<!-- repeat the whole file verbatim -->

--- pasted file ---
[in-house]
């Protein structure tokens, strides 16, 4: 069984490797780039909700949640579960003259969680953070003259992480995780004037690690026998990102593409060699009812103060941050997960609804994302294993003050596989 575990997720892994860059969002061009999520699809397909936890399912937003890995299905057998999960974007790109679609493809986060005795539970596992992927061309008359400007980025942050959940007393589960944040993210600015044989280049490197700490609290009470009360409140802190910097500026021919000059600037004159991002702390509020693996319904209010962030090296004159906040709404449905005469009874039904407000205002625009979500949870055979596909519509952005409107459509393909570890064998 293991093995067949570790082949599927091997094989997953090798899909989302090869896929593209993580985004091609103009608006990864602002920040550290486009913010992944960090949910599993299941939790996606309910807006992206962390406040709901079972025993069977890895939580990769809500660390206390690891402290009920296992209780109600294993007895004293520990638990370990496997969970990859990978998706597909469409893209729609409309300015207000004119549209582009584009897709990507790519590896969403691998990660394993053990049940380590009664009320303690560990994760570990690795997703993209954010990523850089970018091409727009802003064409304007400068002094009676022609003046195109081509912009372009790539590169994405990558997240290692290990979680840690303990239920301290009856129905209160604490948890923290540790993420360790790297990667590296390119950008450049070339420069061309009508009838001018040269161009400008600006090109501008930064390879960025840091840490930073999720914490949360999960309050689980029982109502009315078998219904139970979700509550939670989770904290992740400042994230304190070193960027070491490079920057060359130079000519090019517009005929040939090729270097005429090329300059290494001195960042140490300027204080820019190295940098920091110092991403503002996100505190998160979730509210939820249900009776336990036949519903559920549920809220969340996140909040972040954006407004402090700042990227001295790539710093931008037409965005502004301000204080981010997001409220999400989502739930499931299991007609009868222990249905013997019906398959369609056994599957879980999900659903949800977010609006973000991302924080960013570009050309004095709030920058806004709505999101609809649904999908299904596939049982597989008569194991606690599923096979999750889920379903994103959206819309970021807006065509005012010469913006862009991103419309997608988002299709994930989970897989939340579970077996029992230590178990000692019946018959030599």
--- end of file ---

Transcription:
[in-house]
């Protein structure tokens, strides 16, 4: 069984490797780039909700949640579960003259969680953070003259992480995780004037690690026998990102593409060699009812103060941050997960609804994302294993003050596989 575990997720892994860059969002061009999520699809397909936890399912937003890995299905057998999960974007790109679609493809986060005795539970596992992927061309008359400007980025942050959940007393589960944040993210600015044989280049490197700490609290009470009360409140802190910097500026021919000059600037004159991002702390509020693996319904209010962030090296004159906040709404449905005469009874039904407000205002625009979500949870055979596909519509952005409107459509393909570890064998 293991093995067949570790082949599927091997094989997953090798899909989302090869896929593209993580985004091609103009608006990864602002920040550290486009913010992944960090949910599993299941939790996606309910807006992206962390406040709901079972025993069977890895939580990769809500660390206390690891402290009920296992209780109600294993007895004293520990638990370990496997969970990859990978998706597909469409893209729609409309300015207000004119549209582009584009897709990507790519590896969403691998990660394993053990049940380590009664009320303690560990994760570990690795997703993209954010990523850089970018091409727009802003064409304007400068002094009676022609003046195109081509912009372009790539590169994405990558997240290692290990979680840690303990239920301290009856129905209160604490948890923290540790993420360790790297990667590296390119950008450049070339420069061309009508009838001018040269161009400008600006090109501008930064390879960025840091840490930073999720914490949360999960309050689980029982109502009315078998219904139970979700509550939670989770904290992740400042994230304190070193960027070491490079920057060359130079000519090019517009005929040939090729270097005429090329300059290494001195960042140490300027204080820019190295940098920091110092991403503002996100505190998160979730509210939820249900009776336990036949519903559920549920809220969340996140909040972040954006407004402090700042990227001295790539710093931008037409965005502004301000204080981010997001409220999400989502739930499931299991007609009868222990249905013997019906398959369609056994599957879980999900659903949800977010609006973000991302924080960013570009050309004095709030920058806004709505999101609809649904999908299904596939049982597989008569194991606690599923096979999750889920379903994103959206819309970021807006065509005012010469913006862009991103419309997608988002299709994930989970897989939340579970077996029992230590178990000692019946018959030599």